The transformation and expansion of US discount carrier Sun Country continues, with its chief executive saying his airline will expand 35% this year while reducing seat-per-mile costs to less than six cents.

"We've cut about 30% of our unit costs over the last two years. That is a pretty dramatic transition," says chief executive Jude Bricker, speaking at the Boyd Group International Aviation Forecast Summit in Las Vegas on 26 August.

"We will be cost competitive, at six cents or below, this year," he says of Sun Country's unit cost.

That figure could hit 5.8 cents next year, down from an average of 6.25 cents during the last 12 months.

A sub-6-cent unit cost would make Sun Country cost competitive with US ultra-low-cost carriers (ULCCs) Spirit Airlines and Allegiant Air, where Bricker previously worked.

Spirit and Allegiant each reported unit costs (excluding fuel and special item expenses) of less than 6 cents in the second quarter of 2019.

Bricker's business update comes about two years after he took the reins of the leisure-focused carrier, which private equity firm Apollo Global Management acquired in 2018.

Under Bricker, Sun Country overhauled its fare structure, added ancillary fees and embarked on fleet expansion and cost cutting. It expanded its network with new flights to Hawaii, the Caribbean and several destinations along the US East and West Coasts. The airline is based near Minneapolis.

"My management team saw an opportunity to change the business substantially and put it on the right path and make it a valuable enterprise," says Bricker.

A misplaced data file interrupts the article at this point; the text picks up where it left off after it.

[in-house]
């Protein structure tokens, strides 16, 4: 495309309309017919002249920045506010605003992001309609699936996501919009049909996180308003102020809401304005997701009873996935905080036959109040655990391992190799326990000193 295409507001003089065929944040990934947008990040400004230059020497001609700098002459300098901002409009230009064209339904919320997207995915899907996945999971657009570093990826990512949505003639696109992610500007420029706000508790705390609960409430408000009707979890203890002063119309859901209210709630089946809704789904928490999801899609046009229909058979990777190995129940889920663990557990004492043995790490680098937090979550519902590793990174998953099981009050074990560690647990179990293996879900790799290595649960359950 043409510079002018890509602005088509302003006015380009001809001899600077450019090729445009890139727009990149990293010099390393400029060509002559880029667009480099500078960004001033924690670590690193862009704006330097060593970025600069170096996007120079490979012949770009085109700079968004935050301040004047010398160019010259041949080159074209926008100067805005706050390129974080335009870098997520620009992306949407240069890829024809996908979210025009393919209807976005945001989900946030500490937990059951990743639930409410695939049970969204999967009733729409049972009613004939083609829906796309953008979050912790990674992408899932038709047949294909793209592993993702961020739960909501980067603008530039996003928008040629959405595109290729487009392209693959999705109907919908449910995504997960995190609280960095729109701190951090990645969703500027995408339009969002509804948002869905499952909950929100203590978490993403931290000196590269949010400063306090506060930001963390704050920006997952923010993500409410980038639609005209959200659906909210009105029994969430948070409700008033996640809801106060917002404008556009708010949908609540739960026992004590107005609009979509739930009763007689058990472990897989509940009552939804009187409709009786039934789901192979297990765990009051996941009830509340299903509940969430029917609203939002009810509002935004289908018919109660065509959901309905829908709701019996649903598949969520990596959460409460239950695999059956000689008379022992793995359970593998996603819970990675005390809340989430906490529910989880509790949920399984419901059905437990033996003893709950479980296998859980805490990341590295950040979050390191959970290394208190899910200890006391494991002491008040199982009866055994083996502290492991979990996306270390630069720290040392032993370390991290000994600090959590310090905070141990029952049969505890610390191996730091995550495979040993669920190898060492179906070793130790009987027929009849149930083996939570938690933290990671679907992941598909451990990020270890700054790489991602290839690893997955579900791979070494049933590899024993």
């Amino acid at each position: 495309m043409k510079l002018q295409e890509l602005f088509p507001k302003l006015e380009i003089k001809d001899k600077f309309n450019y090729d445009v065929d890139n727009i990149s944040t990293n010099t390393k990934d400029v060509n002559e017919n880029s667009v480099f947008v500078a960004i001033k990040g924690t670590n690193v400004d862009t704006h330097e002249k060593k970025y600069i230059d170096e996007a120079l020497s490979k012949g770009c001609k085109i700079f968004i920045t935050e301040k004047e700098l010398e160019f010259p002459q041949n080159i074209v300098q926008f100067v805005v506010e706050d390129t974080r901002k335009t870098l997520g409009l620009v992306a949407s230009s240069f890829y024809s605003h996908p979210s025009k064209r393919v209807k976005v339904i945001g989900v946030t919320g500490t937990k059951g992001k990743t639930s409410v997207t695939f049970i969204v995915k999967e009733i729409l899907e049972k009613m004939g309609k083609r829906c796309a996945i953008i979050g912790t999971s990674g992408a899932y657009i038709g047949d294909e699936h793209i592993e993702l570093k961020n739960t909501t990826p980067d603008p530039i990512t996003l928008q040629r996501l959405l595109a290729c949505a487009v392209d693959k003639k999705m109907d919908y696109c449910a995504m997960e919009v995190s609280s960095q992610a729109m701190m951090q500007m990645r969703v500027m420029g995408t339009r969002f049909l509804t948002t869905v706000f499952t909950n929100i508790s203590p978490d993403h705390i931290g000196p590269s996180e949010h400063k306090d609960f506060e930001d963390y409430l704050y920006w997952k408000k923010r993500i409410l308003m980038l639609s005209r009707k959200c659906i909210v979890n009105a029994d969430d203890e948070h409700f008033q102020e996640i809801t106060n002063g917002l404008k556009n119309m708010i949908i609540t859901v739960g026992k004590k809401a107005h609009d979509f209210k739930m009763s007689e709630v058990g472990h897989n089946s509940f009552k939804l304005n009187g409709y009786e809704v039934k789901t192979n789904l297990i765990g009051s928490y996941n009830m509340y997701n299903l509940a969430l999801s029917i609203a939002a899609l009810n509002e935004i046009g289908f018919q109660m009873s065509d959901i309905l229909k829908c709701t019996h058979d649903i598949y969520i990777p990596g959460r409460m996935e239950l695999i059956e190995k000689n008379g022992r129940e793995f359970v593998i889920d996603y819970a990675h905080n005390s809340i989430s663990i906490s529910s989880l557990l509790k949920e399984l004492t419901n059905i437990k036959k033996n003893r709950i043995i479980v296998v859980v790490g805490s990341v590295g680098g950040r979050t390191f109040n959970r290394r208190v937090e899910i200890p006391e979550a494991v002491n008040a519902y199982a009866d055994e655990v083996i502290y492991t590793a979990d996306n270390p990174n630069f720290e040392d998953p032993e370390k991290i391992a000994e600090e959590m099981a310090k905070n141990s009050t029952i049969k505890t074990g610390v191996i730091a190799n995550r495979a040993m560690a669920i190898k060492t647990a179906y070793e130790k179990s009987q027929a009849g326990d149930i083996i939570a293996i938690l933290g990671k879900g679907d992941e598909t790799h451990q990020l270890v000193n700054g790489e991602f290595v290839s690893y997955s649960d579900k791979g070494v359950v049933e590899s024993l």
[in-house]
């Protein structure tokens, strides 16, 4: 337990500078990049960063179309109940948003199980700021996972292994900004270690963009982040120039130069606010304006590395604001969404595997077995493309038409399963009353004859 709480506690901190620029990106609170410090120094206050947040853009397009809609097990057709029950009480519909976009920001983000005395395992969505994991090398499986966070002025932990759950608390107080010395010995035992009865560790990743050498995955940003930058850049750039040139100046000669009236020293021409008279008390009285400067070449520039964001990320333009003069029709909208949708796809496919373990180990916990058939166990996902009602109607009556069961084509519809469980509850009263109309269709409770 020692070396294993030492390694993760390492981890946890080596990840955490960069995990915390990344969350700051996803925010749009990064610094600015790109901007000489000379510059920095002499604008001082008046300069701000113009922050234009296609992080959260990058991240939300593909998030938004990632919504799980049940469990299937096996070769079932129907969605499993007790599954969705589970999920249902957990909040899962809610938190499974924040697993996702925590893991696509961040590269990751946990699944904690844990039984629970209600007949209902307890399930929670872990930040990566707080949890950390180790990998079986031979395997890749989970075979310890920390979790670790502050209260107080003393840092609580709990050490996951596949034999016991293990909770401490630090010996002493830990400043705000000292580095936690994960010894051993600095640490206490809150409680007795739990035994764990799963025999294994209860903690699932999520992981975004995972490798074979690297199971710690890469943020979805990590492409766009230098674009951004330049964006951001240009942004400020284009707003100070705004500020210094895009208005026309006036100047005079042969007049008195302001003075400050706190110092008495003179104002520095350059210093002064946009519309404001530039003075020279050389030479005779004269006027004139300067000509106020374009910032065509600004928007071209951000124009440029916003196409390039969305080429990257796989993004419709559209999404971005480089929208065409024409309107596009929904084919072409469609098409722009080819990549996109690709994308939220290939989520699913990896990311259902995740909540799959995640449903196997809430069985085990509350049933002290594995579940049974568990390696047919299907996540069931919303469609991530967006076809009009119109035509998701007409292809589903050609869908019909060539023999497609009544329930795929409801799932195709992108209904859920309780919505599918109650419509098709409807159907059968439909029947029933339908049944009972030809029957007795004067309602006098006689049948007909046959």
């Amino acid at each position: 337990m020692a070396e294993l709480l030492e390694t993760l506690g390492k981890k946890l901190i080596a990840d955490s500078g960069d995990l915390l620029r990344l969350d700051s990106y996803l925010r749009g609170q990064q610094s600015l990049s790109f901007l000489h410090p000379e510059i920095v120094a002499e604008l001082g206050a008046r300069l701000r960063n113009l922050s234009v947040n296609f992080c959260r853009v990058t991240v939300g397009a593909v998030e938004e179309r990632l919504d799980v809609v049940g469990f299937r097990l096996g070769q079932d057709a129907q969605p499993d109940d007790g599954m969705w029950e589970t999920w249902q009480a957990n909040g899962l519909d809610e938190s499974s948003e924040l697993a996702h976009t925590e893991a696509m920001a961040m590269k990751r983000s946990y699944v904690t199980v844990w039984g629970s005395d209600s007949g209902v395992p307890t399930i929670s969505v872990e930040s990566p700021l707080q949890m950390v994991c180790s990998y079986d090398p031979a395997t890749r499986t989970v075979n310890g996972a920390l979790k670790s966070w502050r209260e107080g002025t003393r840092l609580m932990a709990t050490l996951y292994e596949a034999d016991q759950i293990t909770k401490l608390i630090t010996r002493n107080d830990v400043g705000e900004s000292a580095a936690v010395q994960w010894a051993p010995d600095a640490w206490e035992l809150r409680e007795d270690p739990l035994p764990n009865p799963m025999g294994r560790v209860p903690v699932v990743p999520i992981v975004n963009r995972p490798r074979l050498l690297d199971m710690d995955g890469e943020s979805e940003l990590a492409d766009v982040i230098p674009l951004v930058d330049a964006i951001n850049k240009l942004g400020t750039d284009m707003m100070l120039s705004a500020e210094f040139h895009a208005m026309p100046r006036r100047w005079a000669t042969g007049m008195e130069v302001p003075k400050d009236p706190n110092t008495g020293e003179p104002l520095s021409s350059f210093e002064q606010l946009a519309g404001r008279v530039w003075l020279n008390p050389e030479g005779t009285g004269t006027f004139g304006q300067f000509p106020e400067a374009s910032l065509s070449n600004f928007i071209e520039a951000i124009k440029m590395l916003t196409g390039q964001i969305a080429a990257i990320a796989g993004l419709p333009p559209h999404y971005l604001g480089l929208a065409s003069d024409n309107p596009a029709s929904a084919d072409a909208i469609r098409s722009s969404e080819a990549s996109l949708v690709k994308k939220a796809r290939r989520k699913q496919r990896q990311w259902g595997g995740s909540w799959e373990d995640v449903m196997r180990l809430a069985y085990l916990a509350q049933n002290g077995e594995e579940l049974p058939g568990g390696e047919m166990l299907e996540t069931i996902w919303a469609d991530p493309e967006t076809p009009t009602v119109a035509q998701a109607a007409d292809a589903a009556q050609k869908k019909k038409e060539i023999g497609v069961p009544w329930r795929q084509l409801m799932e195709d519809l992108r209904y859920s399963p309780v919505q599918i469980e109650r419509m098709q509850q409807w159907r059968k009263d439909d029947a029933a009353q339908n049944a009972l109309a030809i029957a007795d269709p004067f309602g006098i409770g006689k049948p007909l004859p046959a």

About half of Sun Country's recent cost cutting reflects the addition of seats to its aircraft and the acquisition of more Boeing 737-800s, Bricker says.

Bricker's team expanded Sun Country's fleet from 22 to 30 737NGs. They have acquired more 737-800s in a move away from smaller 737-700s. The airline has also shifted to owning more aircraft and leasing fewer.

"When [you] own you can use the maintenance value of the aircraft for your own benefit, while if you lease it you have to return that value, typically, to the lessor," Bricker says.

Sun Country's third quarter available seat miles will increase 45% year-on-year, according to Cirium schedules data.

The fleet will soon hit 35 aircraft, and Bricker sees an opportunity for Sun Country to eventually operate 50 aircraft.

Bricker notes that some ULCCs operate aircraft up to 14h daily in an effort to squeeze maximum revenue out of expensive new aircraft.

But Sun Country aims to operate its less-expensive, used fleet 9.5-10h daily, and only on routes and at times where it can make money.

"When the flying is really bad, I think the most appropriate response… is not flying at all," Bricker says.

Sun Country has also updated its aircraft cabins, equipping them with free inflight entertainment, at-seat electric outlets and more-comfortable Collins Aerospace seats, says Bricker.

The airline has also shifted from a Sabre ticket distribution system to a Navitaire system and rolled out a new website.